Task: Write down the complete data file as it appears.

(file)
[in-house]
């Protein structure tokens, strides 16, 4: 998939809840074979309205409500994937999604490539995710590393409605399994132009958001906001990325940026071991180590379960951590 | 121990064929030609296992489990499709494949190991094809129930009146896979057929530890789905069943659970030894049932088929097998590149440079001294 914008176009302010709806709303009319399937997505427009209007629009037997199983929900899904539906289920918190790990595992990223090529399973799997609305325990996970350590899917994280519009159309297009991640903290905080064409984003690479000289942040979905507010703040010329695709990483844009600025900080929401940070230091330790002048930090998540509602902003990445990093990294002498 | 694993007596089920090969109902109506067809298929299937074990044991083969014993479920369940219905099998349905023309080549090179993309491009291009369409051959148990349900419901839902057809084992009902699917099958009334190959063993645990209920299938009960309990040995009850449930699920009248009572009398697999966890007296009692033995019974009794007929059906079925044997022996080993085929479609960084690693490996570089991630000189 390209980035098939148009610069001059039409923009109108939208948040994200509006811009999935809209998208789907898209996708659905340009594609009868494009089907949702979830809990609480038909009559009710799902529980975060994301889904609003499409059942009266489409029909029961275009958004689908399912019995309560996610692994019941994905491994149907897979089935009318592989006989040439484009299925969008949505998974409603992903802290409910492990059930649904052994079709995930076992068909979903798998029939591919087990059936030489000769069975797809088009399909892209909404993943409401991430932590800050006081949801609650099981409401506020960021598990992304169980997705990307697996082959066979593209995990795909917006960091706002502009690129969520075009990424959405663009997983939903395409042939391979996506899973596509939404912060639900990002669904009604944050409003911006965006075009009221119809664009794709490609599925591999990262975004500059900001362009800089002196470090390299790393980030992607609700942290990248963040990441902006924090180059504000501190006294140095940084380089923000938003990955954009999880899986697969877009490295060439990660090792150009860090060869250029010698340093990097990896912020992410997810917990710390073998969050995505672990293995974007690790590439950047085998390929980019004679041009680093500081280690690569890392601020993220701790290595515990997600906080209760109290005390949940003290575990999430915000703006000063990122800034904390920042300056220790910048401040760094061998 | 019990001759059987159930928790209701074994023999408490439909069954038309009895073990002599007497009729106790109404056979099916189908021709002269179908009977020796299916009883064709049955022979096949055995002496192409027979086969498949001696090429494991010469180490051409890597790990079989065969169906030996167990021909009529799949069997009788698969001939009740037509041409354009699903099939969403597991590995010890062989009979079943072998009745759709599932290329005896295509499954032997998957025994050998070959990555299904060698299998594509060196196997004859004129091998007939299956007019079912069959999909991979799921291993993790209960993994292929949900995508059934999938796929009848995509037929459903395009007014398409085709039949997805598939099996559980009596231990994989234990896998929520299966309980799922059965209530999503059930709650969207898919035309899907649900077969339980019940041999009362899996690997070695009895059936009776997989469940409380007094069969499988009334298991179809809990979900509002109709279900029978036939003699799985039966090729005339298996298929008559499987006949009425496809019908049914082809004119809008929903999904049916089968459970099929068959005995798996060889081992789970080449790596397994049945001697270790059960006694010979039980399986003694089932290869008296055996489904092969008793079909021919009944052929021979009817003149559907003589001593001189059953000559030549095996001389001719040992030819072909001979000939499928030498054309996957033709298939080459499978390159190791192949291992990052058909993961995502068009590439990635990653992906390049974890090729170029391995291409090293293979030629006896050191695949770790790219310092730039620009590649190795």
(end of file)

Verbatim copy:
[in-house]
């Protein structure tokens, strides 16, 4: 998939809840074979309205409500994937999604490539995710590393409605399994132009958001906001990325940026071991180590379960951590 | 121990064929030609296992489990499709494949190991094809129930009146896979057929530890789905069943659970030894049932088929097998590149440079001294 914008176009302010709806709303009319399937997505427009209007629009037997199983929900899904539906289920918190790990595992990223090529399973799997609305325990996970350590899917994280519009159309297009991640903290905080064409984003690479000289942040979905507010703040010329695709990483844009600025900080929401940070230091330790002048930090998540509602902003990445990093990294002498 | 694993007596089920090969109902109506067809298929299937074990044991083969014993479920369940219905099998349905023309080549090179993309491009291009369409051959148990349900419901839902057809084992009902699917099958009334190959063993645990209920299938009960309990040995009850449930699920009248009572009398697999966890007296009692033995019974009794007929059906079925044997022996080993085929479609960084690693490996570089991630000189 390209980035098939148009610069001059039409923009109108939208948040994200509006811009999935809209998208789907898209996708659905340009594609009868494009089907949702979830809990609480038909009559009710799902529980975060994301889904609003499409059942009266489409029909029961275009958004689908399912019995309560996610692994019941994905491994149907897979089935009318592989006989040439484009299925969008949505998974409603992903802290409910492990059930649904052994079709995930076992068909979903798998029939591919087990059936030489000769069975797809088009399909892209909404993943409401991430932590800050006081949801609650099981409401506020960021598990992304169980997705990307697996082959066979593209995990795909917006960091706002502009690129969520075009990424959405663009997983939903395409042939391979996506899973596509939404912060639900990002669904009604944050409003911006965006075009009221119809664009794709490609599925591999990262975004500059900001362009800089002196470090390299790393980030992607609700942290990248963040990441902006924090180059504000501190006294140095940084380089923000938003990955954009999880899986697969877009490295060439990660090792150009860090060869250029010698340093990097990896912020992410997810917990710390073998969050995505672990293995974007690790590439950047085998390929980019004679041009680093500081280690690569890392601020993220701790290595515990997600906080209760109290005390949940003290575990999430915000703006000063990122800034904390920042300056220790910048401040760094061998 | 019990001759059987159930928790209701074994023999408490439909069954038309009895073990002599007497009729106790109404056979099916189908021709002269179908009977020796299916009883064709049955022979096949055995002496192409027979086969498949001696090429494991010469180490051409890597790990079989065969169906030996167990021909009529799949069997009788698969001939009740037509041409354009699903099939969403597991590995010890062989009979079943072998009745759709599932290329005896295509499954032997998957025994050998070959990555299904060698299998594509060196196997004859004129091998007939299956007019079912069959999909991979799921291993993790209960993994292929949900995508059934999938796929009848995509037929459903395009007014398409085709039949997805598939099996559980009596231990994989234990896998929520299966309980799922059965209530999503059930709650969207898919035309899907649900077969339980019940041999009362899996690997070695009895059936009776997989469940409380007094069969499988009334298991179809809990979900509002109709279900029978036939003699799985039966090729005339298996298929008559499987006949009425496809019908049914082809004119809008929903999904049916089968459970099929068959005995798996060889081992789970080449790596397994049945001697270790059960006694010979039980399986003694089932290869008296055996489904092969008793079909021919009944052929021979009817003149559907003589001593001189059953000559030549095996001389001719040992030819072909001979000939499928030498054309996957033709298939080459499978390159190791192949291992990052058909993961995502068009590439990635990653992906390049974890090729170029391995291409090293293979030629006896050191695949770790790219310092730039620009590649190795």